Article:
Hear Latino and African-American Communities Leading for School Reform, an IDRA Classnotes podcast, featuring a conversation about the initiative with Dr. Rosana Rodríguez  and Dr. Bradley Scott.

To learn more about Critical Exposure’s work with youth and documentary photography.

Parents for Public Schools. In 1989, a small group of parents founded Parents for Public Schools in Jackson, Mississippi. Within two years, that chapter’s 800 organized families helped pass a $35 million bond issue. Today, PPS has 16 chapters in 11 states. Ensuring that students of all backgrounds have access to a high quality education is central to PPS’ mission. To learn how the organization fulfills this mission, hear a podcast interview with executive director Anne Foster by IDRA’s Aurelio Montemayor, M.Ed.

Hear the interview with Anne Foster

Learn more about Parents for Public Schools’ strategy

Southern Echo. Also in Jackson, Southern Echo is a leadership development, education and training organization that strengthens grassroots leadership and works in African-American communities in rural Mississippi and the surrounding region through comprehensive training and technical assistance programs. Using an intergenerational model, Southern Echo, engages both young people and older adults in leadership development, who are taking up issues that include affordable using, employment, and educational opportunity. Each issue is part of a larger effort to develop stronger, healthier, and more vibrant communities in the south and southwest. Southern Echo recently released a set of 2012 maps on educational outcomes by school district, including 2010-11 graduation rates. Visit Southern Echo’s online data maps.

Southern Echo is one of a network of nonprofit organizations, working in Mississippi and the south to improve the quality of public education for all students as part of a national Equal Voice for America’s Families campaign. Learn more about how the campaign is promoting educational excellence and equity.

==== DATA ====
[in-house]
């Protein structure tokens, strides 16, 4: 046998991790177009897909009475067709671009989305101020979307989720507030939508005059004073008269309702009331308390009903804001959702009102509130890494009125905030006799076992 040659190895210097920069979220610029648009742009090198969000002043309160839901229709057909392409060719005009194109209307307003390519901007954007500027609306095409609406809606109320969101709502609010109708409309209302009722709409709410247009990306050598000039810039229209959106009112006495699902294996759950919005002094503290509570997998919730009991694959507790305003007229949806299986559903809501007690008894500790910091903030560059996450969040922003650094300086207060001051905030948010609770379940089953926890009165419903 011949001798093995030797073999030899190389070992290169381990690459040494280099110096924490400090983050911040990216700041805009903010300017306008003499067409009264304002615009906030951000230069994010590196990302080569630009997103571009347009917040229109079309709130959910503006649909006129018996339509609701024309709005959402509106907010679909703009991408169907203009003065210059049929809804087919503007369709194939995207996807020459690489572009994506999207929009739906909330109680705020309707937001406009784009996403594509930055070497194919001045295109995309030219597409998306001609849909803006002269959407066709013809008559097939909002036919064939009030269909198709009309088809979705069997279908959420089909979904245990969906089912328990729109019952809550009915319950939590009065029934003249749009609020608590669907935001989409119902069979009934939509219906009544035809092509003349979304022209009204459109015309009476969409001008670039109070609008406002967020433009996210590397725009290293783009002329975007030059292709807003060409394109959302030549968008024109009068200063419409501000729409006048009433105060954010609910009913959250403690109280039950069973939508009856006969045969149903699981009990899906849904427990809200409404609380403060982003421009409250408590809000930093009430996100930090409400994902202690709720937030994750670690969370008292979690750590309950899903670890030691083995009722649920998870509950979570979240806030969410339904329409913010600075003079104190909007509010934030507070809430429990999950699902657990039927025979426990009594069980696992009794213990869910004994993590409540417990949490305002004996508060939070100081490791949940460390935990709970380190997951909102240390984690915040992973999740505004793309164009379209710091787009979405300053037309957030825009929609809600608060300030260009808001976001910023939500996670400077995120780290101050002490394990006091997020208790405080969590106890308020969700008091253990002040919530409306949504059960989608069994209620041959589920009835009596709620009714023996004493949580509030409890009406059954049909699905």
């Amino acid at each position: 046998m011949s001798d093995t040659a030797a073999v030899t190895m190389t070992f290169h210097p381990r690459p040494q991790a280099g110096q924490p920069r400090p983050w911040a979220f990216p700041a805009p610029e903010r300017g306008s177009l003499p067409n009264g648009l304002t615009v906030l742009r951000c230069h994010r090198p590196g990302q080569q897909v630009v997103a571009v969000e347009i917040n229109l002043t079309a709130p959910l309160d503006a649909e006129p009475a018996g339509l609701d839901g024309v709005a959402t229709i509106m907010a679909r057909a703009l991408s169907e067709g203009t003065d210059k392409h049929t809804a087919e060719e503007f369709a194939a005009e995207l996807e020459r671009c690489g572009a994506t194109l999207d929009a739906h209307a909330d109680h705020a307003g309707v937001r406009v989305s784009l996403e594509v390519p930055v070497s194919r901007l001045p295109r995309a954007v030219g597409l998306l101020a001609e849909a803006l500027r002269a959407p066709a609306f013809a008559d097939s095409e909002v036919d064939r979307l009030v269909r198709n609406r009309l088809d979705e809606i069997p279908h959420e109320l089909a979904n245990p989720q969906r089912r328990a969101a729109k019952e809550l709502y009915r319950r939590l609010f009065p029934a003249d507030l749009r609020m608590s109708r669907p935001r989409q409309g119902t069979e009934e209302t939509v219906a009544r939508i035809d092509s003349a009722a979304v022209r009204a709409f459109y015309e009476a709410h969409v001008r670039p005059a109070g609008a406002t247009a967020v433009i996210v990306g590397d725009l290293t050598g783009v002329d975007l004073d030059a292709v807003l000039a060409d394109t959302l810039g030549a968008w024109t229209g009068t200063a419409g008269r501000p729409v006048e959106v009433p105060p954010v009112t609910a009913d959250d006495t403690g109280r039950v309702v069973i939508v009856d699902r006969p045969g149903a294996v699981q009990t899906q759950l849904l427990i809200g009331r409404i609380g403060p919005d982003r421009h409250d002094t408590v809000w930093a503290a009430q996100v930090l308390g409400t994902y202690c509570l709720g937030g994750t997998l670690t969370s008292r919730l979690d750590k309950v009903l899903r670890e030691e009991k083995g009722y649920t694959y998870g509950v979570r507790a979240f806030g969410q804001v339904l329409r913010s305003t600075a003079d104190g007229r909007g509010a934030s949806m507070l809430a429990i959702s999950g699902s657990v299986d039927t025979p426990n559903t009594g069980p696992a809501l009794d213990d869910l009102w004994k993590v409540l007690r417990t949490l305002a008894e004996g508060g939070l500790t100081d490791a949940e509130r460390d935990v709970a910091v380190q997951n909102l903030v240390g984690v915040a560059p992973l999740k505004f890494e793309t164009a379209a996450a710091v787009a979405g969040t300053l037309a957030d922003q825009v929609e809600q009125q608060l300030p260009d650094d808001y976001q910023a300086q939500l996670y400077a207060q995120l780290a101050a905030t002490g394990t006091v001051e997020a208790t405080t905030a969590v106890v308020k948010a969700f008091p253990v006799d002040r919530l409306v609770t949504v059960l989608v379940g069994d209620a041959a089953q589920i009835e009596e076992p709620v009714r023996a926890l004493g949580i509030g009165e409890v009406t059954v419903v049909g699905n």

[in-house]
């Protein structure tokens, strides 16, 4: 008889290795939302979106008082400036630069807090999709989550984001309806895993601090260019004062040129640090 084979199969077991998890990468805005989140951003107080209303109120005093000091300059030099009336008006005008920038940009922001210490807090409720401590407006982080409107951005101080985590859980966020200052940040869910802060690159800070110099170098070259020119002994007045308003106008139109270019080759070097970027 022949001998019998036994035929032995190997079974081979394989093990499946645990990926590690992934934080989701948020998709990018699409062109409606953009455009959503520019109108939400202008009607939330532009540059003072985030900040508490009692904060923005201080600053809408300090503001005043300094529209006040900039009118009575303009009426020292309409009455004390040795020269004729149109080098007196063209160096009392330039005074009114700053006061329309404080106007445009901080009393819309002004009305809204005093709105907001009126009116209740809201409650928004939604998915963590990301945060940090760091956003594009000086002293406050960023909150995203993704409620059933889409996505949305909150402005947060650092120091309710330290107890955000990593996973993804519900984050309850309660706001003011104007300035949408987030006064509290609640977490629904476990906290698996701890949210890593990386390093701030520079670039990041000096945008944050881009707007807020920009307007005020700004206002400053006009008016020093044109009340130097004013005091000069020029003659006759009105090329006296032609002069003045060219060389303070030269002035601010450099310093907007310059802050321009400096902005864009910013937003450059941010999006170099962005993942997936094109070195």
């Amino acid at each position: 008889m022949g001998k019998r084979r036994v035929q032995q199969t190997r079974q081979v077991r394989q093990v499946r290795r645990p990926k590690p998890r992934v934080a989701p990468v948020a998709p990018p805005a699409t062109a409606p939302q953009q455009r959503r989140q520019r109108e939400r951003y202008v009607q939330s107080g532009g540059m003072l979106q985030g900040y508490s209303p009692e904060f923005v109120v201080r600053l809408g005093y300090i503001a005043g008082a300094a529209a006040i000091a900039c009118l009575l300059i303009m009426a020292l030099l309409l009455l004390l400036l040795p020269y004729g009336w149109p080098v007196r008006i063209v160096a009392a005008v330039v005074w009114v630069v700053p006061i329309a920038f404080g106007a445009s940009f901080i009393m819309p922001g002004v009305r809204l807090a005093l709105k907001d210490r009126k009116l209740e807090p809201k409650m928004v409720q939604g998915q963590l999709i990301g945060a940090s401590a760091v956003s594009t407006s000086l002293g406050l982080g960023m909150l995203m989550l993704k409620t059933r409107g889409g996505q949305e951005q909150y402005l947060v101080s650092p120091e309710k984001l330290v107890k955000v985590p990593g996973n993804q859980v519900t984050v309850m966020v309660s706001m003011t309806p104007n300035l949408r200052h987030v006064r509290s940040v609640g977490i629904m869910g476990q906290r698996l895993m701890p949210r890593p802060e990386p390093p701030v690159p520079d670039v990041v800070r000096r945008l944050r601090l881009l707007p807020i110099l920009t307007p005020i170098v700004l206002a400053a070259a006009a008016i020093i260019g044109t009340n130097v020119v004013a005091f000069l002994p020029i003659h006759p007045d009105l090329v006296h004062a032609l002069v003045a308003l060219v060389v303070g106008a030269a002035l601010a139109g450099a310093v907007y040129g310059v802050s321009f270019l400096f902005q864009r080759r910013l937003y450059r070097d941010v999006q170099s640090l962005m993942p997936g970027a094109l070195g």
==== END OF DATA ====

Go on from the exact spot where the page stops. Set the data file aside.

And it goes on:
For more resources, see:

Framing the Context for Fruitful Cross-Race Community
Dialogues to Strengthen Local Education

IDRA Publications on Race and Equity

Schott Foundation for Public Education – 50 state report on Opportunity in America (with searchable map)

New, searchable U.S. Department of Education Data on Civil Rights and Education

"At the age of 18, I can work for Nissan Motor Company, where most jobs pay over $10/hour. Having a good paying job without a degree can stop me from going to college to make a better salary with benefits." - Tyrick Manning, 11th Grade, Canton High School

"The price of gas is getting so high that just having enough money to pay for gas going to and coming from school would be hard" - William Kittrell, 9th Grade, Canton High School, whose photograph (pictured, right) as well as images by Tyrick Manning and other participating students were featured in the student gallery and presentation in Canton, MI.

We want to hear from you!

Have a story of school-community partnership that's raising graduation rates? We welcome your comments, questions and suggestions at Forward to a Friend! Feel free to share Grad4All with anyone who shares your passion for every student’s success.

Special thanks to Grant Kreegel, a senior at Trinity University and intern with IDRA through the university's Mexico, the Americas and Spain Program, for assisting with the translation of this issue.

Thanks for reading!

Laurie Posner

Graduation for All Coordinator
Intercultural Development Research Association
5815 Callaghan Road, Suite 101
San Antonio, Texas 78228